Languages at Times of Crisis seeks to explore and expose languages at work in our society today by engaging with and learning from people who use language to carry out their work in a variety of situations. In many cases, this language work is unrecognised and these people are not acknowledged as language practitioners. By creating forums in which their work and its diversity is recognised, Languages at Times of Crisis seeks to gain an insight into the significance of language skills to these people. As we work to understand the difference that languages can make at a time of crisis, we simultaneously work to challenge the often quoted idea that modern languages are in a state of crisis. For this project, our interpretation of crisis is a broad one which encompasses situations of change, conflict, disorder, disruption and anxiety at personal, national and international levels.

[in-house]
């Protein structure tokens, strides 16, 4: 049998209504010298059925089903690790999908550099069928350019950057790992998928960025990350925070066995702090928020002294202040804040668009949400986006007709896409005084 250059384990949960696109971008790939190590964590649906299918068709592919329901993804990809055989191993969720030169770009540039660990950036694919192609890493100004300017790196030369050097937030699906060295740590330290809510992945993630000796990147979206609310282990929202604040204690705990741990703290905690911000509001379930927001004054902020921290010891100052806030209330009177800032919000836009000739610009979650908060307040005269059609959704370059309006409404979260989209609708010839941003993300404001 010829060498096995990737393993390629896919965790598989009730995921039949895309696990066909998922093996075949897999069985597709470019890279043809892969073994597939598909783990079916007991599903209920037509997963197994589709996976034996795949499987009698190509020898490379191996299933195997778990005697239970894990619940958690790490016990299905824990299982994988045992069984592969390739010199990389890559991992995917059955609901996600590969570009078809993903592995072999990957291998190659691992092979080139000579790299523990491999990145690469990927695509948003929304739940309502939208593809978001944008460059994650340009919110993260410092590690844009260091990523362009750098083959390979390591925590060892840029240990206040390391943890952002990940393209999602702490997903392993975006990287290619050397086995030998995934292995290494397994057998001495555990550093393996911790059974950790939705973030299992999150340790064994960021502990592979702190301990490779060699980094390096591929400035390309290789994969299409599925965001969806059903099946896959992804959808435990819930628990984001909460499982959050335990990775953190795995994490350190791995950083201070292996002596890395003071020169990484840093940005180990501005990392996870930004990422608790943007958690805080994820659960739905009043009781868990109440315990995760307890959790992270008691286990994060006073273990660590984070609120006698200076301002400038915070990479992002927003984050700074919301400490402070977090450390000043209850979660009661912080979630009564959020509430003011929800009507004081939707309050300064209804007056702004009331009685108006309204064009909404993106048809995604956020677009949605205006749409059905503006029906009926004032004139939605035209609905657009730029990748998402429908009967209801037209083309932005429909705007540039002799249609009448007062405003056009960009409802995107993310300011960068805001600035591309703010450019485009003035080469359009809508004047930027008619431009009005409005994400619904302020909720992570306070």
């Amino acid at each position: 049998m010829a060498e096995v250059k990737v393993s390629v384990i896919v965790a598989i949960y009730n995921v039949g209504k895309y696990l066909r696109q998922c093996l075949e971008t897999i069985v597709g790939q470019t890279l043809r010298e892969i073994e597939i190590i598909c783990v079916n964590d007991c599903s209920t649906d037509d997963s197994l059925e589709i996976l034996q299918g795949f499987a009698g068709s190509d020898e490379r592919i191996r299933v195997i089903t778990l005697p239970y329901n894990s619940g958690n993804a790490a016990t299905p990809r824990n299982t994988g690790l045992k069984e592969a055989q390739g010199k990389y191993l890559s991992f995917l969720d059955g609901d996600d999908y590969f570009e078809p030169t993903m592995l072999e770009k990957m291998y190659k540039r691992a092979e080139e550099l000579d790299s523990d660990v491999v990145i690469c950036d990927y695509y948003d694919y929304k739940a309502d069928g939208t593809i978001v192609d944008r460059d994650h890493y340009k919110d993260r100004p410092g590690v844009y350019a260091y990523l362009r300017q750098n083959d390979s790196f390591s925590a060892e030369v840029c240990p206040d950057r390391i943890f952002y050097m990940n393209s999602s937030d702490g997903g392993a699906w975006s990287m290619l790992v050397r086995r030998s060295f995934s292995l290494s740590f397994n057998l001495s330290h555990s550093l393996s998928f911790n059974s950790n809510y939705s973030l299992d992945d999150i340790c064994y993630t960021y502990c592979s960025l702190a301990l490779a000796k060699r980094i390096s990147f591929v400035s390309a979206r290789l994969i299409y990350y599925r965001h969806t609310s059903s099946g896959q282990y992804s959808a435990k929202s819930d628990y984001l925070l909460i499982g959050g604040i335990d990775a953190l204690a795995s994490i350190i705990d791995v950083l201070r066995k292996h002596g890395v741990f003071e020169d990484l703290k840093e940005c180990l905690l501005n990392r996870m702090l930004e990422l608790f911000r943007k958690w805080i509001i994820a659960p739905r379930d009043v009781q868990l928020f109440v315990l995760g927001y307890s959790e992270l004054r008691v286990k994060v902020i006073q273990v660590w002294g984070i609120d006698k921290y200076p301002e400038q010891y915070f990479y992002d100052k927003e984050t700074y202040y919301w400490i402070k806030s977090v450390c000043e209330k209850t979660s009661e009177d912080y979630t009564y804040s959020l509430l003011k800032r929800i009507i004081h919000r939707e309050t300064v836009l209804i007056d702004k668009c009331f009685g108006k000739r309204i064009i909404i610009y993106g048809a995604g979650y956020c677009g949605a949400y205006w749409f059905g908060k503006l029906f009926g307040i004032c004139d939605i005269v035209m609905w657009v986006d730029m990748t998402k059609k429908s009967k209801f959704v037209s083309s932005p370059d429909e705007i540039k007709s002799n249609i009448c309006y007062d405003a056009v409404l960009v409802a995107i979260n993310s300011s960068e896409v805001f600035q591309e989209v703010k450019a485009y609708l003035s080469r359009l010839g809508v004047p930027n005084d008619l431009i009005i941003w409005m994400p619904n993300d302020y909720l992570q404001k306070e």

Languages at Times of Crisis links to the core aims of the Language Acts and Worldmaking project by exploring, demonstrating, and engaging with languages at work in the world, beyond the context of the university. One aspect of our work involves probing and perhaps even challenging the notion of ‘modern languages’; a title often used to refer to university departments and faculties, as well as the discipline. This means that we have to interrogate and understand what we, as practitioners, teachers, researchers, understand as the scope of modern languages today.